Animation can create worlds and characters that often seem unimaginable and unbelievable. However, the best animations always seem to revolve around the most universal and recognisable of themes.
In Marc Craste’s strikingly original animation Jojo in the Stars, the nightmarish, freak show world he has created reminds me of what might happen if Lynch and Burton ever decided to make a film together (in fact Craste evens proclaims Eraserhead as one of the inspirations behind his filmalong with Wings of Desire). It’s rare to see an animation in such a desaturated form, but the colourless aesthetics of the film adds magnitudes to the industrialized carnival location of the film, whilst also giving its characters a dark, tragic edge. If Jojo would have been in colour, it’s hard to imagine how the characters wouldn’t have been cute and lovable (ok maybe not Madame Pica) and this would have inevitably distracted the focus from the story at the heart of this piece.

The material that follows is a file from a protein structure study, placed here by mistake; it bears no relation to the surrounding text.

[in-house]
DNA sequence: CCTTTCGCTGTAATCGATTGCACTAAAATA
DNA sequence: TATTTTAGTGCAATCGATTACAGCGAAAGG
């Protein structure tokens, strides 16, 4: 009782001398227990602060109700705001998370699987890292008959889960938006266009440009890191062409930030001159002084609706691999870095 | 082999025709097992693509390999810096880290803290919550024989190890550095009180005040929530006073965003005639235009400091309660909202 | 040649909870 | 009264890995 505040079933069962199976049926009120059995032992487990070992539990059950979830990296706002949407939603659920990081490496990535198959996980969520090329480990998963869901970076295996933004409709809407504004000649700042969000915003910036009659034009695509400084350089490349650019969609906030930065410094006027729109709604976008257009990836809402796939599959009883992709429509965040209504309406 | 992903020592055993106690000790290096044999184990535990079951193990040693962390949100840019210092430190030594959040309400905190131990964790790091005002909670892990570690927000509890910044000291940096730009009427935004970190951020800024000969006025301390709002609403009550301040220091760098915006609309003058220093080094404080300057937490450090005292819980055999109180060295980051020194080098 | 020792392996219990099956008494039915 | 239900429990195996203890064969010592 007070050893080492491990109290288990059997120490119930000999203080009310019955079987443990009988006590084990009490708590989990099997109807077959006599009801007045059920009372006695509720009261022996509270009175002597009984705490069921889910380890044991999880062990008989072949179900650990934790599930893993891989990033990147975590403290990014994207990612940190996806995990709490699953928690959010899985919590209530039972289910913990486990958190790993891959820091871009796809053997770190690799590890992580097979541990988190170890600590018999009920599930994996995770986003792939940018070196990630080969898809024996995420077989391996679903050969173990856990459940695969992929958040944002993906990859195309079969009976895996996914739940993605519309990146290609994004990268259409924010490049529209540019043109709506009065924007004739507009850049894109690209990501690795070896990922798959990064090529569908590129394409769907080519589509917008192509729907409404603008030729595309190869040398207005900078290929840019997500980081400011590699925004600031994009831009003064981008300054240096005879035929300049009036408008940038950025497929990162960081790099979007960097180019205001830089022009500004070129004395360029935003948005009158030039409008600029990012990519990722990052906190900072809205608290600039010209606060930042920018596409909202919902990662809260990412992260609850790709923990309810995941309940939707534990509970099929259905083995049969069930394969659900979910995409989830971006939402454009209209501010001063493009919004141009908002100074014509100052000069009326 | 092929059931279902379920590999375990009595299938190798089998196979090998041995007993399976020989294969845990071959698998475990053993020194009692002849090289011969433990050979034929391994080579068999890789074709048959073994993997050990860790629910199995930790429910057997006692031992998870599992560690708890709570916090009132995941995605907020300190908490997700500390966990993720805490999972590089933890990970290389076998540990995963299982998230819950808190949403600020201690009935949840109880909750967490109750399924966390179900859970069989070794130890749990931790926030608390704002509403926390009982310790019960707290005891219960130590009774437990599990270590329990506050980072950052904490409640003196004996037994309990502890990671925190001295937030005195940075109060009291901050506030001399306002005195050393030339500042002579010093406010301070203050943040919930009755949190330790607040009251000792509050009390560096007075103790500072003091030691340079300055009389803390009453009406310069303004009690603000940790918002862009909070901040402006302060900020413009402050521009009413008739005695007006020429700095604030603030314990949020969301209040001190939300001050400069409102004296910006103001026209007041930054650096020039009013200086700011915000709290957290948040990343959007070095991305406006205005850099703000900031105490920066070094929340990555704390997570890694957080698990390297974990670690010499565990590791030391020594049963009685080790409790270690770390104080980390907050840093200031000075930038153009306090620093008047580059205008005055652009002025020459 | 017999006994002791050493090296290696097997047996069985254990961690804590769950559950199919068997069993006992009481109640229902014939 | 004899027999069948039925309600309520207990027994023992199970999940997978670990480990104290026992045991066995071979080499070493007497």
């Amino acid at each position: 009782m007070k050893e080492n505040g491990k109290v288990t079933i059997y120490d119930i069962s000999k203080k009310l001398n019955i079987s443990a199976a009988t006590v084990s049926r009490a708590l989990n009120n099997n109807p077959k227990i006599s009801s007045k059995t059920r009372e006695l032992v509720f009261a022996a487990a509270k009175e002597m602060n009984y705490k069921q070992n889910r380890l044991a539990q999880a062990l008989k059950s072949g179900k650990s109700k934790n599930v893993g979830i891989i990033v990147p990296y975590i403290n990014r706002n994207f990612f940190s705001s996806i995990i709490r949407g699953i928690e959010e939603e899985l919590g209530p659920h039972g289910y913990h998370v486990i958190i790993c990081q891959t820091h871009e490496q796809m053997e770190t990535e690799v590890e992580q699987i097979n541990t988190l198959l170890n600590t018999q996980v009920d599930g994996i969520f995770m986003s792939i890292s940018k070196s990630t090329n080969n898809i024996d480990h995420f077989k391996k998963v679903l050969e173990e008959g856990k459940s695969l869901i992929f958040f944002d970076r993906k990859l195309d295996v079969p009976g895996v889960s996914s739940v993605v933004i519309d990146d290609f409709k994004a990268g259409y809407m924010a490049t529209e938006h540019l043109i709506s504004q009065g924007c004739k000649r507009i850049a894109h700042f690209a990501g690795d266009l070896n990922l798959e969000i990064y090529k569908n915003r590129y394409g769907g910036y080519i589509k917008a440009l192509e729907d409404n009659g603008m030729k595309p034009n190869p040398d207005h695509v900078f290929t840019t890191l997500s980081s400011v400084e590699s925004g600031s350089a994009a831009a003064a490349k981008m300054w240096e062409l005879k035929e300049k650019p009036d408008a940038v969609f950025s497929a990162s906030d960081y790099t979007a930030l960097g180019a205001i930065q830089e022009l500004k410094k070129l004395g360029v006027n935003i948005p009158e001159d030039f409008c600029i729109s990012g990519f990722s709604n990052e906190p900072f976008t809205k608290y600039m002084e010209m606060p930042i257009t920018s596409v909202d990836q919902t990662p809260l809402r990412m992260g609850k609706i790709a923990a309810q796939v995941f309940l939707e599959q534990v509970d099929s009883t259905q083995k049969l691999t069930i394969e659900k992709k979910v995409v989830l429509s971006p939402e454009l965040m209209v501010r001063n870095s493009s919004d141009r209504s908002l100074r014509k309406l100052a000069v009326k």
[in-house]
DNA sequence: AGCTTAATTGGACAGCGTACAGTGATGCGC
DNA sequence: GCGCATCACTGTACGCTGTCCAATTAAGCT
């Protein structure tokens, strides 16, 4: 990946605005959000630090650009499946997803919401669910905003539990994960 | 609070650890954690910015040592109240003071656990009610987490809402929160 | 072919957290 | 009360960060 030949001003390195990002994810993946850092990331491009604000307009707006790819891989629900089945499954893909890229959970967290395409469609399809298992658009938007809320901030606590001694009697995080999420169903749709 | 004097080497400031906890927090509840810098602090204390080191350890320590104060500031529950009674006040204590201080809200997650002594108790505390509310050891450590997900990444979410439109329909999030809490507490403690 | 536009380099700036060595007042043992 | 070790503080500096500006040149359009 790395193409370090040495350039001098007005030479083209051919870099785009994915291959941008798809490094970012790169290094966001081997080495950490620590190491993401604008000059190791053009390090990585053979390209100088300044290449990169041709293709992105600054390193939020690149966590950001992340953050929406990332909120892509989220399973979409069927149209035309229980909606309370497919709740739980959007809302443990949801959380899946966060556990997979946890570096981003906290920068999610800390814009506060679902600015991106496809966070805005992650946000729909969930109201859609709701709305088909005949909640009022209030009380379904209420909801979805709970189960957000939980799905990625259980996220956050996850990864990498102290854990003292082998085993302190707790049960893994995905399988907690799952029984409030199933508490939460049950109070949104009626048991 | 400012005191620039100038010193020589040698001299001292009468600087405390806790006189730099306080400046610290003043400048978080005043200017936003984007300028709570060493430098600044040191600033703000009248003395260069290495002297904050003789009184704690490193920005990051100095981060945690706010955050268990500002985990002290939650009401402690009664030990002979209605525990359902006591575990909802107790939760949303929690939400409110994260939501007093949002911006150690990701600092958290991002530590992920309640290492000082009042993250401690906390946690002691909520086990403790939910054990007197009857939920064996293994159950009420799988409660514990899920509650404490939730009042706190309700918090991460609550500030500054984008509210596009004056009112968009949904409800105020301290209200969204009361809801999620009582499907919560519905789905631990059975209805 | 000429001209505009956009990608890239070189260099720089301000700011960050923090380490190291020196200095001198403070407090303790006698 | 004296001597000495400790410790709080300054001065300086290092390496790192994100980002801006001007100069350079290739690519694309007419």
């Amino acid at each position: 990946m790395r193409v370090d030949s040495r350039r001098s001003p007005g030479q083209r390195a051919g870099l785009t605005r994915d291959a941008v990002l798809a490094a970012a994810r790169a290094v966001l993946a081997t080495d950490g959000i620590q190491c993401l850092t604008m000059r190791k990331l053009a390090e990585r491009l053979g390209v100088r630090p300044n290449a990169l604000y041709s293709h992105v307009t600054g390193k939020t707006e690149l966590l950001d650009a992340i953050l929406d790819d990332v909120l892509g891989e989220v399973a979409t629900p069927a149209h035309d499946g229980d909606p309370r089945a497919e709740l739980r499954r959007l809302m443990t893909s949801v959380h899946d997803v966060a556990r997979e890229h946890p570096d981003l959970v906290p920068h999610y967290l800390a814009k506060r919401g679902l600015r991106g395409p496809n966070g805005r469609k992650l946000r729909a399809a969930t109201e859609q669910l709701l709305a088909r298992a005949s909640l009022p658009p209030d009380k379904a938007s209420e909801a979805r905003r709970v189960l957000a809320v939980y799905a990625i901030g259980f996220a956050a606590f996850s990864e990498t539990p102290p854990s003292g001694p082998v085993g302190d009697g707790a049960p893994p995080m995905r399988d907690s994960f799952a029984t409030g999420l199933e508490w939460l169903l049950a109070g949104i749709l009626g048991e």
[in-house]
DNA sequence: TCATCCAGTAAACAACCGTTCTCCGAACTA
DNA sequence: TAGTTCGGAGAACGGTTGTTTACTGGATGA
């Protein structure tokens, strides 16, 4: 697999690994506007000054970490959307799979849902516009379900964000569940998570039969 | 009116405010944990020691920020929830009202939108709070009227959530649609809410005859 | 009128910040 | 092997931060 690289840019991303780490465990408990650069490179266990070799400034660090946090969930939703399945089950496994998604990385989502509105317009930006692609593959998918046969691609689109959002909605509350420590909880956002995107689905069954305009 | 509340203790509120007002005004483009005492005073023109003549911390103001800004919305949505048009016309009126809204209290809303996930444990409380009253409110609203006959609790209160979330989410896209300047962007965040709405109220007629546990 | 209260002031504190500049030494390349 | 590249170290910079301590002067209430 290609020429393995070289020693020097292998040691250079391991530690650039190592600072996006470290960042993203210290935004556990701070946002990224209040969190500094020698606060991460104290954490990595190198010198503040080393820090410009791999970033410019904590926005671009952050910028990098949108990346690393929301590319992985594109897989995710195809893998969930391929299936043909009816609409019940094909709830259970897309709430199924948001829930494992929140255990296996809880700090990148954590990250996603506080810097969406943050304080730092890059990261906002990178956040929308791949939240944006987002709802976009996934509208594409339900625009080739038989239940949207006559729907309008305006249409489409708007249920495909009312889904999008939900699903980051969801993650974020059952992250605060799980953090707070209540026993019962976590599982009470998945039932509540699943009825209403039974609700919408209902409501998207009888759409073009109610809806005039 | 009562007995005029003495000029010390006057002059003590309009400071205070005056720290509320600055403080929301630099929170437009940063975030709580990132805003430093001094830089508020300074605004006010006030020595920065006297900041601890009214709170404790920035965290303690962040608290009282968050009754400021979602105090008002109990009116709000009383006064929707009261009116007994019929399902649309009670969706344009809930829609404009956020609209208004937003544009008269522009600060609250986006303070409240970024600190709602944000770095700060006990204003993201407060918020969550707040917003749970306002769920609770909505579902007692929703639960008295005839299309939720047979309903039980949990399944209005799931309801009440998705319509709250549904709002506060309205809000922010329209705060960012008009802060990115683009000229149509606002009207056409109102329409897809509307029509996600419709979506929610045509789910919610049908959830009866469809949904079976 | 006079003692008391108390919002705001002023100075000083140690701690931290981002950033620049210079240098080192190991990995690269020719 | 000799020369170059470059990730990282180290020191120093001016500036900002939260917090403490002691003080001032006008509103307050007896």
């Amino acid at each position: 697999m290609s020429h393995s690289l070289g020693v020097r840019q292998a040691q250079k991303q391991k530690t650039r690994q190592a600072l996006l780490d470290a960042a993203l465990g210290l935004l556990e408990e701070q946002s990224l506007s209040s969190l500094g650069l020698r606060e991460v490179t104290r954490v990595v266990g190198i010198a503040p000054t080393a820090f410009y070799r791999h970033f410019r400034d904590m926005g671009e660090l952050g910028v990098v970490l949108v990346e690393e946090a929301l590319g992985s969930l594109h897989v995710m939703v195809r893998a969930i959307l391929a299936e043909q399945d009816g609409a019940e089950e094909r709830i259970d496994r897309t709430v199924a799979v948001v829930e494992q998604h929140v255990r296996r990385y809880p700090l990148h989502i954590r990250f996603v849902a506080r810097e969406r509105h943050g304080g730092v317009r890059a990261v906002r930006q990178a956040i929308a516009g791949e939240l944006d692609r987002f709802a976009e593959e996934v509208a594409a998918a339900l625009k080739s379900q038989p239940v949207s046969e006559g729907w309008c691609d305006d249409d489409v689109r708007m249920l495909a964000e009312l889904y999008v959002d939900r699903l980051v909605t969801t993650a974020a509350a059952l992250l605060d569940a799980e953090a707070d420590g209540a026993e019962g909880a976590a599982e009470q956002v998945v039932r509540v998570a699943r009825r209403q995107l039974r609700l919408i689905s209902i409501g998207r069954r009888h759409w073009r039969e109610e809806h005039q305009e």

Although the visuals of Jojo will almost inevitably be what the majority of its viewers remember and remark upon, it is the narrative of the film which takes it to the next level. A heart-breaking tale of love, isolation and self-sacrifice, Jojo tells the age-old story of how far one robot-bunny-thing will go to try and set free the silver-plated, owl-like, trapeze artist he has loved from afar. Although set in a twisted, strange world, very unlike the one we live in, the story of Jojo feels like it could come from any book or any film set in any time or any place.
Craste stated that he wanted to create a a love story with freaks, and that’s exactly what he’s done in creating a cold, nightmarish world, filled at its heart with a universally touching story of warmth and devotion.